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Darryl Bonner: Making The Most Of His Opportunities

Sept. 3, 2017

Darryl Bonner: Making The Most Of His Opportunities

By Gary Lambrecht

 

While he acknowledges how unexpected his success must have seemed to outside observers last fall, senior slot back Darryl Bonner was in no way surprised by the way his stock rose with the Midshipmen in 2016.

“I practiced every week like I was going to play a lot,” Bonner recalls. “I’ve had a knack for making people miss since I was little. But we have a lot of good A-backs every year. If you’re a slot back [at Navy], you know you better make the most of your opportunities.”

Bonner did that and more throughout a memorable breakout year that shined a light on his shifty, instinctive moves, bursts of speed and huge yardage gains. After the 5-feet-7, 178-pound native of Fayetteville, N.C. made the most of his limited touches in 2016 by earning the nickname of “Big Play Bonner,” his teammates took further notice by electing Bonner a co-captain.

Bonner’s story is a typical example of what happens in Annapolis – especially among the slot backs, which have anchored Navy’s effective, triple option attack with impressive depth throughout the 10-year tenure of head coach Ken Niumatalolo.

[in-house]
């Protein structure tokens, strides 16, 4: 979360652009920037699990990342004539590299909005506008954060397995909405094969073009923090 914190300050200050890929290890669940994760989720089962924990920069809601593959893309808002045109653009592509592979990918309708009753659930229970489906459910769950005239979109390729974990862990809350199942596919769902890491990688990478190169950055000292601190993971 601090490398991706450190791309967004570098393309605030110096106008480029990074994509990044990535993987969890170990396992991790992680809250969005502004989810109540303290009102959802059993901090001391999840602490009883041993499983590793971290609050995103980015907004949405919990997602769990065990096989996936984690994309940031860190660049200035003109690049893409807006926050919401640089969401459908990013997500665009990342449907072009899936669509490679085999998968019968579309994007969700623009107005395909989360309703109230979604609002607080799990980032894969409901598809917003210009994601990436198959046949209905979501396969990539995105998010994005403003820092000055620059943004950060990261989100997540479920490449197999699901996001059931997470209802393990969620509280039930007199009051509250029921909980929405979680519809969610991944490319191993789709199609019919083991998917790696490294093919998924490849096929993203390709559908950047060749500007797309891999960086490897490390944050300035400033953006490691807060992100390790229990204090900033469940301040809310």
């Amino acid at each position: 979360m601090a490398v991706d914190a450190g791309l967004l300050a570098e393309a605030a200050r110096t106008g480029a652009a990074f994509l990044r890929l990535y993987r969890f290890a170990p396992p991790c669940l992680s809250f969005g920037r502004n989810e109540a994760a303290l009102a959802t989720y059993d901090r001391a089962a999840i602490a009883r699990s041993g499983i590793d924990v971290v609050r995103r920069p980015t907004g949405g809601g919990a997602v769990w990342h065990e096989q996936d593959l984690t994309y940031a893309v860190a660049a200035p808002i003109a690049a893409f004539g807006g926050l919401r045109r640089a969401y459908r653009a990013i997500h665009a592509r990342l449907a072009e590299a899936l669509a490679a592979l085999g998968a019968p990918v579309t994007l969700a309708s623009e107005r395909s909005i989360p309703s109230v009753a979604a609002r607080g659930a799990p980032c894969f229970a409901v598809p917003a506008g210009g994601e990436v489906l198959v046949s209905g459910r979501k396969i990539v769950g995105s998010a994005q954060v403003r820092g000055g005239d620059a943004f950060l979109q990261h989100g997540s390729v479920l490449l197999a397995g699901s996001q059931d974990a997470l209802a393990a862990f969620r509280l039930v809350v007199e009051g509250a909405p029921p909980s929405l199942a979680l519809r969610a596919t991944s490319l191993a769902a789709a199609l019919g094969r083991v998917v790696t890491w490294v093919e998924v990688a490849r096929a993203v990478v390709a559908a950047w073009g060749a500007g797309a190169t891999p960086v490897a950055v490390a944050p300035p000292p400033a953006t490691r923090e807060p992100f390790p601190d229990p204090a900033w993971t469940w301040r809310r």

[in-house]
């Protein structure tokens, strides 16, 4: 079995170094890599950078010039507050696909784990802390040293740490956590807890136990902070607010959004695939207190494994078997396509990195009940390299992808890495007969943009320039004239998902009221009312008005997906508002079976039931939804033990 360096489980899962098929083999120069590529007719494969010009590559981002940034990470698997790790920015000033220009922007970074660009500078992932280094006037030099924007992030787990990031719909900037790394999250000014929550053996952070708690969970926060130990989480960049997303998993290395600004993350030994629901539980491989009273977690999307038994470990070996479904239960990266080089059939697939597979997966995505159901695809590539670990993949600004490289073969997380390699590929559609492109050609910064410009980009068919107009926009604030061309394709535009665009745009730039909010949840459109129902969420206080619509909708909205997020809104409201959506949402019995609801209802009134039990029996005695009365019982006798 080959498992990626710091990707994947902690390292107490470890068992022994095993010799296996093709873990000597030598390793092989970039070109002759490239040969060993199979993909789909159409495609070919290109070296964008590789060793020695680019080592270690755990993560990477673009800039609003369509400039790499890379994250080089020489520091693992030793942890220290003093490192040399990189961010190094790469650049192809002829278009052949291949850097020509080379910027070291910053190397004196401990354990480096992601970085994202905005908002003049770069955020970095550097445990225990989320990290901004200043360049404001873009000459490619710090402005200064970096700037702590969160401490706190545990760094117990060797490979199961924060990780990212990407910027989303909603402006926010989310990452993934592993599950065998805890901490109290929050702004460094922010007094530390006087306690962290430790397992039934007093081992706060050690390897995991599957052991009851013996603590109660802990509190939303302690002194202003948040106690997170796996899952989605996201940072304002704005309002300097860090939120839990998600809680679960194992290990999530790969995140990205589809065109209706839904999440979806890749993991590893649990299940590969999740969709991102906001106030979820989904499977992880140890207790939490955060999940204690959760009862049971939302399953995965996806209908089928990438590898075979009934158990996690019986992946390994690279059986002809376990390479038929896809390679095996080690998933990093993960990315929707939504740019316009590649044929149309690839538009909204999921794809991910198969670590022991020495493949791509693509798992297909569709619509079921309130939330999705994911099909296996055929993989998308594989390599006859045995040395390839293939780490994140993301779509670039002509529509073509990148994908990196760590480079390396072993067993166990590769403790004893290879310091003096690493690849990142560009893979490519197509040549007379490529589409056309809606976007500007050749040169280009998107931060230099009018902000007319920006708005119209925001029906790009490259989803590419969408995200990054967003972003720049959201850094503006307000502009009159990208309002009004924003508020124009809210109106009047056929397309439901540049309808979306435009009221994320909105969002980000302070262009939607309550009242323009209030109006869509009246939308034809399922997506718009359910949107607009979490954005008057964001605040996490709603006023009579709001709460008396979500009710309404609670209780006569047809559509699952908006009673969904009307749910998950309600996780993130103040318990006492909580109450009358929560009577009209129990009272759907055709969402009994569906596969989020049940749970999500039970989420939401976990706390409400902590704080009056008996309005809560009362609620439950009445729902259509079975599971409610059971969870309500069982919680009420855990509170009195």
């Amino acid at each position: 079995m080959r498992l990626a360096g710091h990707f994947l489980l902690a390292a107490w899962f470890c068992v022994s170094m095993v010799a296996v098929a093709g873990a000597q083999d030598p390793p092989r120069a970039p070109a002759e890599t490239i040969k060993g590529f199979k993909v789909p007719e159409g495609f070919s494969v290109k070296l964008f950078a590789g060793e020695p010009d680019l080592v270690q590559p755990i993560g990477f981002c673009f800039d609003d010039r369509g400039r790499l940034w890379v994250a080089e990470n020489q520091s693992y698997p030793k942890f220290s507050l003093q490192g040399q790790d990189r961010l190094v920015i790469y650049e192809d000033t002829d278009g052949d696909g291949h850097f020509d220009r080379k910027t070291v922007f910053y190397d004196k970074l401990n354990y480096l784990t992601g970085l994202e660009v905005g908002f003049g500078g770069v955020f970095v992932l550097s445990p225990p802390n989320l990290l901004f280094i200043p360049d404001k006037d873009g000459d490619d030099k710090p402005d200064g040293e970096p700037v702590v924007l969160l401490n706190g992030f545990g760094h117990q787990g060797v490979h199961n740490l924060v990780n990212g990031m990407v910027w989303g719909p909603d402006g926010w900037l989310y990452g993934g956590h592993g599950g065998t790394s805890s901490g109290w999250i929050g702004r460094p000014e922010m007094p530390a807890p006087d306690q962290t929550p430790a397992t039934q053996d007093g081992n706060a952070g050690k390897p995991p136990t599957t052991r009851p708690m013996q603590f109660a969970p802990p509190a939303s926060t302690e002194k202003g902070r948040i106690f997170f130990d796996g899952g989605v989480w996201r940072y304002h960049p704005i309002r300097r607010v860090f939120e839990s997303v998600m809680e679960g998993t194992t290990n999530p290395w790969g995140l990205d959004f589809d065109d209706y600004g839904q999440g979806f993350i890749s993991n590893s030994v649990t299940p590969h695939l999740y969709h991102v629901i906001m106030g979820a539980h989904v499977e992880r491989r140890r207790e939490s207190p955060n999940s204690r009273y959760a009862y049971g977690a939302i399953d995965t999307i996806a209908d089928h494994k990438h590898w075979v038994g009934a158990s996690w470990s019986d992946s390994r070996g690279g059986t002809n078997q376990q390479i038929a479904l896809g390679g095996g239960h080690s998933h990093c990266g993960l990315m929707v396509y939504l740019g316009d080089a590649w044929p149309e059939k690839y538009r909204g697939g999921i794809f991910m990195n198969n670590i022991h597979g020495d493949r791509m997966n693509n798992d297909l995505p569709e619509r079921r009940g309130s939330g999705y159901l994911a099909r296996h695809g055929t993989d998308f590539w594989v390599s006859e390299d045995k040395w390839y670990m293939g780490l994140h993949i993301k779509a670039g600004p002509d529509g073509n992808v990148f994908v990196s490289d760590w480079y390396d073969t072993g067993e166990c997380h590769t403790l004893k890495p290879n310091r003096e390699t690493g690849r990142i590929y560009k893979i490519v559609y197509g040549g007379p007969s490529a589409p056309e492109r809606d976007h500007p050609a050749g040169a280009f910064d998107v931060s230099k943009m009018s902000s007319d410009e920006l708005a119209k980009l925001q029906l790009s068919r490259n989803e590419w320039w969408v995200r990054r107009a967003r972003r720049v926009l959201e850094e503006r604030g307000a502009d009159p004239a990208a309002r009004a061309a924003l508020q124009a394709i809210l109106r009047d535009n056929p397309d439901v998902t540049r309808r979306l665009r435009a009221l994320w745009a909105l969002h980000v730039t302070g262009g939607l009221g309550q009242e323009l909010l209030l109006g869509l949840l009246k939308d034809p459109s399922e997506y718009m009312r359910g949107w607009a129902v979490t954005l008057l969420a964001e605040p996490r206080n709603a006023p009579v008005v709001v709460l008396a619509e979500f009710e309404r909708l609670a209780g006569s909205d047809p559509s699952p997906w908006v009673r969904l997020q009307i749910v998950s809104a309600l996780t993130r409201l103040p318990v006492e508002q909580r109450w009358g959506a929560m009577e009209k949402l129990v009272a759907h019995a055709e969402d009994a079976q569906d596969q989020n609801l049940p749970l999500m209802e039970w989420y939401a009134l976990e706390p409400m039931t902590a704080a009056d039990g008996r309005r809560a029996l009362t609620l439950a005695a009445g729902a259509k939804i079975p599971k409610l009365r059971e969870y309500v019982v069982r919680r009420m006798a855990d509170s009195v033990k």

After attending the Naval Academy Prep School during the 2013-14 academic year, Bonner did not see any varsity action as a plebe. As a sophomore in 2015, he appeared in two games. Bonner etched his lone mark on the statistics sheet with one carry for two yards against SMU.

“It’s hard to play here as a freshman, and it takes a while to grasp our offense and do all of the things our A-backs have to do,” says Danny O’Rourke, Navy’s slot backs coach. “We were really deep at that spot last year. It’s a credit to Darryl for always working hard to improve and continuing to be in the right place at the right time.”

Before his coming-out performance last fall in the season’s fifth game – a showdown with then-No. 6 Houston at Navy-Marine Corps Memorial Stadium – Bonner had worked his way into a stacked, slot backs rotation. That day against the Cougars, Navy temporarily lost then-senior Calvin Cass to a concussion, and it was Bonner’s turn to fill a void and shine.